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Scenes from Aspen’s newest restaurant, Bear Den.

Alia Joonas had a goal—to open a café by the time she was 30. A lofty ambition, to be sure, but she also had a plan. One that she refined over 10 years as she pursued a degree in hospitality at the exacting Vatel International Business School in Nimes, France, and gained valuable front-of-house experience at various restaurants around the world.

Alia Joonas

Alia Joonas

At one point the plan consisted of a chain of bakeries on her native Mauritius, but a move to Aspen, and a fortuitous meeting with her partner, Aspenite Bridger Smith, led her to realize her dream on Restaurant Row rather than on an island republic in the Indian Ocean 2,000 miles off the coast of Africa. With Bear Den opening this month, Alia beat her self-imposed timeline by two years. We’re lucky she did.

Located in a fully renovated Victorian cottage at the corner of Hopkins and Monarch streets, Bear Den consists of 28 seats for dining on-site, and counter service for coffee, pastries and other baked goods to take away. Originally slated to serve breakfast and lunch, the team has already responded to early demand by adding happy hour dinner options and stretching the operating hours until 9 p.m.

The state-of-the-art bakery, which occupies a basement kitchen in the same building, is connected to the cottage by a dumbwaiter and staffed 24 hours a day. This continuous baking explains how the grab-and-go cases—filled with croissants, quiches, cinnamon rolls and muffins–never seem empty, and how each sandwich features a different type of bread.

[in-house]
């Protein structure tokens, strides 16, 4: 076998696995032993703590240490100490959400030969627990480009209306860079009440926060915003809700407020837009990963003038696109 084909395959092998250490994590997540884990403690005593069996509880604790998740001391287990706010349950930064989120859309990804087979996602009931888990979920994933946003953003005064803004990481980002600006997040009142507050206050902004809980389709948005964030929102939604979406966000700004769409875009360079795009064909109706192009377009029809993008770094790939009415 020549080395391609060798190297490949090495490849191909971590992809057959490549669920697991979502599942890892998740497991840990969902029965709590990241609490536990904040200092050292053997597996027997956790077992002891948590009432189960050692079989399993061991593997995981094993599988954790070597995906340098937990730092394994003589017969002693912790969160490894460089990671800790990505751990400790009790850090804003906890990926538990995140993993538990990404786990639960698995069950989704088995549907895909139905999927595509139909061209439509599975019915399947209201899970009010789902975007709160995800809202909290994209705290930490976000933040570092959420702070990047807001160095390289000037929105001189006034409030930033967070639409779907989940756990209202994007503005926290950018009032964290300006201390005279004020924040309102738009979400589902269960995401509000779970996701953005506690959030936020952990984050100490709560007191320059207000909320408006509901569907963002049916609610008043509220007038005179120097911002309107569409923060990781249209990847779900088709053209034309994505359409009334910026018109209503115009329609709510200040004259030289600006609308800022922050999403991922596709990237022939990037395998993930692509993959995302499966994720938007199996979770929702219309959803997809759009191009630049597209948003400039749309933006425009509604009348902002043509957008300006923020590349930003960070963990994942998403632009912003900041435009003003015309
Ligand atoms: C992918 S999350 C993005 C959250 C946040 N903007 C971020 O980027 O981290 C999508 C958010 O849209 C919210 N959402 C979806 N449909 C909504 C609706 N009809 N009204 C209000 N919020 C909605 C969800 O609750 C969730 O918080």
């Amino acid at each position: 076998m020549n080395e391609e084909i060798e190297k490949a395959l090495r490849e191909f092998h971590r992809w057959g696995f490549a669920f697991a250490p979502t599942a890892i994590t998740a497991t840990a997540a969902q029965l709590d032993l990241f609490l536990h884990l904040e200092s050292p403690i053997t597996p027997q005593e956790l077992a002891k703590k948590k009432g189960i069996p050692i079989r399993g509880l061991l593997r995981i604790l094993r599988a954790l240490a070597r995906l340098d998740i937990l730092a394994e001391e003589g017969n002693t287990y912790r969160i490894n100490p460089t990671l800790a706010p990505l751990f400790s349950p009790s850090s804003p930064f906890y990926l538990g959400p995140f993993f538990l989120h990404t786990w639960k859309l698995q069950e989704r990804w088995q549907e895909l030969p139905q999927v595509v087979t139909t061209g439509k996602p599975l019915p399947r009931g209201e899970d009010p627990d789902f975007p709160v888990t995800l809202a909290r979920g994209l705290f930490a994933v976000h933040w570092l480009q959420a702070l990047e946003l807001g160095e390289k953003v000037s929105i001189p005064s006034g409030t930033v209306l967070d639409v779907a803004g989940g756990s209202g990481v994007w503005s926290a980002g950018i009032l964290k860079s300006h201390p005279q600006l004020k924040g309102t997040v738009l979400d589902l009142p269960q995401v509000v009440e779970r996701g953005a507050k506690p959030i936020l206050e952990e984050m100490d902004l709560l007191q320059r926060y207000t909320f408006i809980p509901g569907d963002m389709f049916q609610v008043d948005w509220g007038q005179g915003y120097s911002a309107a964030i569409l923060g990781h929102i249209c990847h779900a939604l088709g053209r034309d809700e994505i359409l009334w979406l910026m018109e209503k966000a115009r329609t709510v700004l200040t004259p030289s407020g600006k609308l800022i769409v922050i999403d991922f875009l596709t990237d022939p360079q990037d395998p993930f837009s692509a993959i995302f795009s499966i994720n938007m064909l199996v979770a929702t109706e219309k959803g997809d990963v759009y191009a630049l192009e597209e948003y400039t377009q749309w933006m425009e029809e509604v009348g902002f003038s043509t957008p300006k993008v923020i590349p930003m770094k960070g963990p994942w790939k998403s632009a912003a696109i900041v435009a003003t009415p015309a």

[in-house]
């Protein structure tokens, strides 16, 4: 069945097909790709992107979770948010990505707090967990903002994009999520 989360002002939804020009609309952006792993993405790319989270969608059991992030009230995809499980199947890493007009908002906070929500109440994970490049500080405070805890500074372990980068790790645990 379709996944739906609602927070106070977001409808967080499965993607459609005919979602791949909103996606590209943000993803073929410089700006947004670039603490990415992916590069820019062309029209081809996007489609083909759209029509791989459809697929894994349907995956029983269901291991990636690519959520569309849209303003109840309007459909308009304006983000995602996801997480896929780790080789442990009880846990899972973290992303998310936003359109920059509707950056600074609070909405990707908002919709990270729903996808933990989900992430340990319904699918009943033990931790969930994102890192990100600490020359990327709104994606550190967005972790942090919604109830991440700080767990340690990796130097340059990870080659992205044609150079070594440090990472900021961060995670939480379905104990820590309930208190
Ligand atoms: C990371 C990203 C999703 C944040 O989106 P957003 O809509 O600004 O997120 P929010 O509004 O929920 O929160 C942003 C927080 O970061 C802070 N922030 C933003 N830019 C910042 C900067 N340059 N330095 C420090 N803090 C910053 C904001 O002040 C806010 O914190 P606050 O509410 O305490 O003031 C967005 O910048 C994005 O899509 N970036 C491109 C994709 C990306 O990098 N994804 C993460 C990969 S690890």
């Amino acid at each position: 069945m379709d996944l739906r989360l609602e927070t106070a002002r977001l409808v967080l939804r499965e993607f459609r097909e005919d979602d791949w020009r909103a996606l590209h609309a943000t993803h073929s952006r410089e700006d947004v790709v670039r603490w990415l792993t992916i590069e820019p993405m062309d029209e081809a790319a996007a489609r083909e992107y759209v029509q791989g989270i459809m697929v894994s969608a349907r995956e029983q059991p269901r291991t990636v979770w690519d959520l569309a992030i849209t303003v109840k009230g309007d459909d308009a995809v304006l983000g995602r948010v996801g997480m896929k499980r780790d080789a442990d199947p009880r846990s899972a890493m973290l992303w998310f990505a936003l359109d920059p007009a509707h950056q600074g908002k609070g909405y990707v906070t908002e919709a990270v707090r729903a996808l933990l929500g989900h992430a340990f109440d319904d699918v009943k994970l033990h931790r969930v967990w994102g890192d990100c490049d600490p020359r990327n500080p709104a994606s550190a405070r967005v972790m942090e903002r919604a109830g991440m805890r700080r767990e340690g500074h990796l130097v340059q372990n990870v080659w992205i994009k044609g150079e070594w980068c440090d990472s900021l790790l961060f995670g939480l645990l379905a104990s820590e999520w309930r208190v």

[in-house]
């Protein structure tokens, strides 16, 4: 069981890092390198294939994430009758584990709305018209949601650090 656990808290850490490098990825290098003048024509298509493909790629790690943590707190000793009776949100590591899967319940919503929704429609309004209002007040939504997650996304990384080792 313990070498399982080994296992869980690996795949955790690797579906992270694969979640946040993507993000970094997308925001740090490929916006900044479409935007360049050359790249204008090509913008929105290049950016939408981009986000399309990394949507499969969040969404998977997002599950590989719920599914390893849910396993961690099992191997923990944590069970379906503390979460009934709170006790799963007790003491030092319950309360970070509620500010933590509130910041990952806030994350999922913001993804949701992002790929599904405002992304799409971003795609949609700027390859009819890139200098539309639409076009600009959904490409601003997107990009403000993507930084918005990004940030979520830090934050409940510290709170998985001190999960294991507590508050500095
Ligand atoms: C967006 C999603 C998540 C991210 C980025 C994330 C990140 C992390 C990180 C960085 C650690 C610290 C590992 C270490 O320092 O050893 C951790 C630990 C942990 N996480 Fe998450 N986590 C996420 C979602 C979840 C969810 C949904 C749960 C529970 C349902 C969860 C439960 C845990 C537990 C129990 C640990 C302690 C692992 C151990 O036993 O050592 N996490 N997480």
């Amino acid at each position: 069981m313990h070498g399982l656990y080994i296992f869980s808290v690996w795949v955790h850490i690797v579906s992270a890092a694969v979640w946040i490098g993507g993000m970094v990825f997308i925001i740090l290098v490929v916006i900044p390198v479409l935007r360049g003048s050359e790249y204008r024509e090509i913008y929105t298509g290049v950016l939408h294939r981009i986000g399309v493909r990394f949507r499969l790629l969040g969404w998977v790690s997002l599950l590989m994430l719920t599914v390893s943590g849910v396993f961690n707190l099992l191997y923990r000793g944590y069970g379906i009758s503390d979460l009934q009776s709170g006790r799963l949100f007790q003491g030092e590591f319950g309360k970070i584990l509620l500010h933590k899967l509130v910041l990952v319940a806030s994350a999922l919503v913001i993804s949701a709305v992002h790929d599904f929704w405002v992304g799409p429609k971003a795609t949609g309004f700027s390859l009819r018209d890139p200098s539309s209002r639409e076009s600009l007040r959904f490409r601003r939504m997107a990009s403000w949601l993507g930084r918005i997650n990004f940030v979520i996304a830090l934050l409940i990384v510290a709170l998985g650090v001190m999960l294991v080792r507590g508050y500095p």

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Scenes from Aspen’s newest restaurant, Bear Den.

The menu is a mélange of comfort foods that draw from Alia’s family and personal recipes. Breakfast features quinoa and granola bowls, egg sandwiches on homemade muffins, challah French toast and homemade tartines served open-faced on sourdough. The Thai noodle salad, made from Alia’s mothers' recipe with seared steak and citrusy vermicelli rice noodles, is a lunchtime standout and a childhood favorite of hers and her brother’s (who relocated to Aspen after university to help with the project). The Portobello grilled cheese with taleggio, tomato and basil on sourdough is Alia and Bridger’s go-to home snack.

You will never leave Bear Den thirsty. There is coffee—espresso drinks and pour-overs—made with beans from Denver’s Huckleberry Roasters, as well as a surprisingly extensive wine and cocktail program. There are pairing recommendations alongside menu items, for both breakfast and lunch, to nudge you in the right direction (which is to always order the morning mimosa).

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Scenes from Aspen’s newest restaurant, Bear Den.

While Joonas focused on the physical and conceptual aspects of the menu, dialing in recipes, exploring the nuances of baking at altitude and even illustrating the namesake bear, Smith was sweating all the building details. With a background in architecture and development, Bridger’s creativity and fabrication chops are on full display in the space. From the poured concrete counters to the tables, seating and hanging planters, everything was custom designed by Bridger. A soaring ceiling texturized with sisal, exposed steel beams and an abundance of windows make the room bright and airy. The space is industrial but cozy and manages not to feel cramped, which is quite a feat with diners and staff sharing only 700 square feet.

Opening Bear Den was a huge success for these entrepreneurs, but Alia and Bridger aren’t done yet. In fact, this is just phase one of the plan. The duo are in the midst of reimagining a much larger space in the same building, formerly home to the Cooking School of Aspen and Steak Pit, as a 70-seat fine dining establishment.

Personally, I can’t wait to see what they come up with.

Oliver Sharpe will eat your snacks. He can be invited to things at oliver@wheresoliver.com and @wheresoliver.